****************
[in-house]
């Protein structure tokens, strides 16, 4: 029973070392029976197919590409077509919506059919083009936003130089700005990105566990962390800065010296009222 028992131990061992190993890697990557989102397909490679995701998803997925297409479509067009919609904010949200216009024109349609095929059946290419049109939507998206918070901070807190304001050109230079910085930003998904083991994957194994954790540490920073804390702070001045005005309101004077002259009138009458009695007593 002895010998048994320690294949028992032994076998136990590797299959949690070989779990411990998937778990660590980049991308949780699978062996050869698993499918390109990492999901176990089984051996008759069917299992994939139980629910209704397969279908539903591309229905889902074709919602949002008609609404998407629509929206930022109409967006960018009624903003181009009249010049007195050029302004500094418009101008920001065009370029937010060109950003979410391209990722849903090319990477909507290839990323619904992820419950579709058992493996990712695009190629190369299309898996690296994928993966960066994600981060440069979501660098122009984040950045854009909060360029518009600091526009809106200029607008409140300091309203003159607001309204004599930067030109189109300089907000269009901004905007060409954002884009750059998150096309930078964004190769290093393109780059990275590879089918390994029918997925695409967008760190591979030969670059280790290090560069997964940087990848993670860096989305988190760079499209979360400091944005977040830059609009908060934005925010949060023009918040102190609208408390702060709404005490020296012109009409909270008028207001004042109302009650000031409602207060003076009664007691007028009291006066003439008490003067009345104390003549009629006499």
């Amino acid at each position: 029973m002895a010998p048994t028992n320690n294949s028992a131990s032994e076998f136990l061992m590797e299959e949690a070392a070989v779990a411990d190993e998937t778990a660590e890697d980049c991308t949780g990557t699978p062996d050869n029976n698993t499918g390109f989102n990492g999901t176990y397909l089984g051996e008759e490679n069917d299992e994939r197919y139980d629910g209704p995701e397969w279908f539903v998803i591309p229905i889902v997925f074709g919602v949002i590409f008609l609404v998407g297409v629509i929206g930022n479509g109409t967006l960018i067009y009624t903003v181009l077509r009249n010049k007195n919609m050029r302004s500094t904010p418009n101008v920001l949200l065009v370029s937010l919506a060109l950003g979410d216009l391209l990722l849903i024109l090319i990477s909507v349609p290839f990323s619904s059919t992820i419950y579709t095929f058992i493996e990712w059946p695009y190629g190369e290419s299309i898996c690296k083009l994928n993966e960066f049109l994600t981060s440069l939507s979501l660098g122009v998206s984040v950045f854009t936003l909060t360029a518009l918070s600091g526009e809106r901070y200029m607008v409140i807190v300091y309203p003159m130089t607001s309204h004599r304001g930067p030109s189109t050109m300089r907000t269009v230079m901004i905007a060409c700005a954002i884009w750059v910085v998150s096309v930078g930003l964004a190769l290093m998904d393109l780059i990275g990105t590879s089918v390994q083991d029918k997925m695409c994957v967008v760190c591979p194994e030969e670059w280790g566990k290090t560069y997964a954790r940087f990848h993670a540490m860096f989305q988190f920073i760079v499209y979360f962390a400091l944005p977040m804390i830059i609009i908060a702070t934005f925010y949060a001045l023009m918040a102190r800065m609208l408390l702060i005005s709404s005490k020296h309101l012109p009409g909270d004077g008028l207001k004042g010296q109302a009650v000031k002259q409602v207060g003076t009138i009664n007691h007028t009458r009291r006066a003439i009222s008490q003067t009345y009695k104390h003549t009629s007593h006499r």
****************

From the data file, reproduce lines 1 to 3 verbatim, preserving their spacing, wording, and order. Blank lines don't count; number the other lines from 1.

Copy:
[in-house]
């Protein structure tokens, strides 16, 4: 029973070392029976197919590409077509919506059919083009936003130089700005990105566990962390800065010296009222 028992131990061992190993890697990557989102397909490679995701998803997925297409479509067009919609904010949200216009024109349609095929059946290419049109939507998206918070901070807190304001050109230079910085930003998904083991994957194994954790540490920073804390702070001045005005309101004077002259009138009458009695007593 002895010998048994320690294949028992032994076998136990590797299959949690070989779990411990998937778990660590980049991308949780699978062996050869698993499918390109990492999901176990089984051996008759069917299992994939139980629910209704397969279908539903591309229905889902074709919602949002008609609404998407629509929206930022109409967006960018009624903003181009009249010049007195050029302004500094418009101008920001065009370029937010060109950003979410391209990722849903090319990477909507290839990323619904992820419950579709058992493996990712695009190629190369299309898996690296994928993966960066994600981060440069979501660098122009984040950045854009909060360029518009600091526009809106200029607008409140300091309203003159607001309204004599930067030109189109300089907000269009901004905007060409954002884009750059998150096309930078964004190769290093393109780059990275590879089918390994029918997925695409967008760190591979030969670059280790290090560069997964940087990848993670860096989305988190760079499209979360400091944005977040830059609009908060934005925010949060023009918040102190609208408390702060709404005490020296012109009409909270008028207001004042109302009650000031409602207060003076009664007691007028009291006066003439008490003067009345104390003549009629006499």
């Amino acid at each position: 029973m002895a010998p048994t028992n320690n294949s028992a131990s032994e076998f136990l061992m590797e299959e949690a070392a070989v779990a411990d190993e998937t778990a660590e890697d980049c991308t949780g990557t699978p062996d050869n029976n698993t499918g390109f989102n990492g999901t176990y397909l089984g051996e008759e490679n069917d299992e994939r197919y139980d629910g209704p995701e397969w279908f539903v998803i591309p229905i889902v997925f074709g919602v949002i590409f008609l609404v998407g297409v629509i929206g930022n479509g109409t967006l960018i067009y009624t903003v181009l077509r009249n010049k007195n919609m050029r302004s500094t904010p418009n101008v920001l949200l065009v370029s937010l919506a060109l950003g979410d216009l391209l990722l849903i024109l090319i990477s909507v349609p290839f990323s619904s059919t992820i419950y579709t095929f058992i493996e990712w059946p695009y190629g190369e290419s299309i898996c690296k083009l994928n993966e960066f049109l994600t981060s440069l939507s979501l660098g122009v998206s984040v950045f854009t936003l909060t360029a518009l918070s600091g526009e809106r901070y200029m607008v409140i807190v300091y309203p003159m130089t607001s309204h004599r304001g930067p030109s189109t050109m300089r907000t269009v230079m901004i905007a060409c700005a954002i884009w750059v910085v998150s096309v930078g930003l964004a190769l290093m998904d393109l780059i990275g990105t590879s089918v390994q083991d029918k997925m695409c994957v967008v760190c591979p194994e030969e670059w280790g566990k290090t560069y997964a954790r940087f990848h993670a540490m860096f989305q988190f920073i760079v499209y979360f962390a400091l944005p977040m804390i830059i609009i908060a702070t934005f925010y949060a001045l023009m918040a102190r800065m609208l408390l702060i005005s709404s005490k020296h309101l012109p009409g909270d004077g008028l207001k004042g010296q109302a009650v000031k002259q409602v207060g003076t009138i009664n007691h007028t009458r009291r006066a003439i009222s008490q003067t009345y009695k104390h003549t009629s007593h006499r």